ECONOMIC DEVELOPMENT, LAND REFORM AND IMPORTS SUBSTITUTION: THE CASE OF IRAN (MARXISM, ECONOMETRICS, INTERNATIONAL TRADE, DEPENDENCE)

BEHZAD YAGHMAIAN, Fordham University

Abstract

The transition of pre-capitalist economies into capitalism and the strategy of development pursued by these economies has been the subject of interest for many years. Capitalist development and industrialization presupposes the transformation of the labor force into mobile and free wage laborers. It also required conditions that facilitate and enhance the social mobility of capital into various sectors and branches of the economy. The basic assumptions of the neo-classical models, e.g., the free mobility of factors of production, are therefore irrelevant for the analysis of the pre-capitalist economies that are marked by extreme immobility in labor and capital.^ This is a study of the development path that was undertaken by the Iranian policy-makers to transform the society from a pre-capitalist agricultural economy to an industrialized capitalist economy. We argued that the existence of definite institutional factors that had retarded the social mobility of labor and capital were the basic obstacles to the development of capitalism in Iran.^ Iran pursued a land reform and an import-substitution program (ISI) to achieve industrialization and capitalist development. Our investigation of the Iranian economy indicated the inability of ISI to mobilize the social capital and generate strong linkages among different sectors of the economy. Although the land reform program created a socially mobile labor force, this was not matched by a corresponding mobility in capital. The lack of capital mobility has maintained and preserved the pre-capitalist institutions of the Iranian economy to a large extent and has retarded its dynamic development. ^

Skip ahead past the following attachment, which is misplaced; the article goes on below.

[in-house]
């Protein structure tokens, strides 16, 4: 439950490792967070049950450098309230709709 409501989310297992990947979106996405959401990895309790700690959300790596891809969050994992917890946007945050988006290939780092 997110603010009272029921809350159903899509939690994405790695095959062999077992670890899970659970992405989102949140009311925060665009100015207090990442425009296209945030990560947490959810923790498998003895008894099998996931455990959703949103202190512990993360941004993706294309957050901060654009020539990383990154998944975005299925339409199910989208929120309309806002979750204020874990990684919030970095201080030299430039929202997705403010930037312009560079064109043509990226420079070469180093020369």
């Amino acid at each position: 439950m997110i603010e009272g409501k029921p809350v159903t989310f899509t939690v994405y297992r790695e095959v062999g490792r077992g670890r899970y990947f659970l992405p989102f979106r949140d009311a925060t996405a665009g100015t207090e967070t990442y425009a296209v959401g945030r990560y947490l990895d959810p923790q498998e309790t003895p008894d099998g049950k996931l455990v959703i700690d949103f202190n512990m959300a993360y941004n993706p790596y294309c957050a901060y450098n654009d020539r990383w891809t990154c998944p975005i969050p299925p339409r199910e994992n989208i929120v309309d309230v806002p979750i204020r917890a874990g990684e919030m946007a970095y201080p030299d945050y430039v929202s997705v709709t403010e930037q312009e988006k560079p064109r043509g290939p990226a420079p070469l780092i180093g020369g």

Subject Area

Economics

Recommended Citation

YAGHMAIAN, BEHZAD, "ECONOMIC DEVELOPMENT, LAND REFORM AND IMPORTS SUBSTITUTION: THE CASE OF IRAN (MARXISM, ECONOMETRICS, INTERNATIONAL TRADE, DEPENDENCE)" (1985). ETD Collection for Fordham University. AAI8521425.
http://fordham.bepress.com/dissertations/AAI8521425

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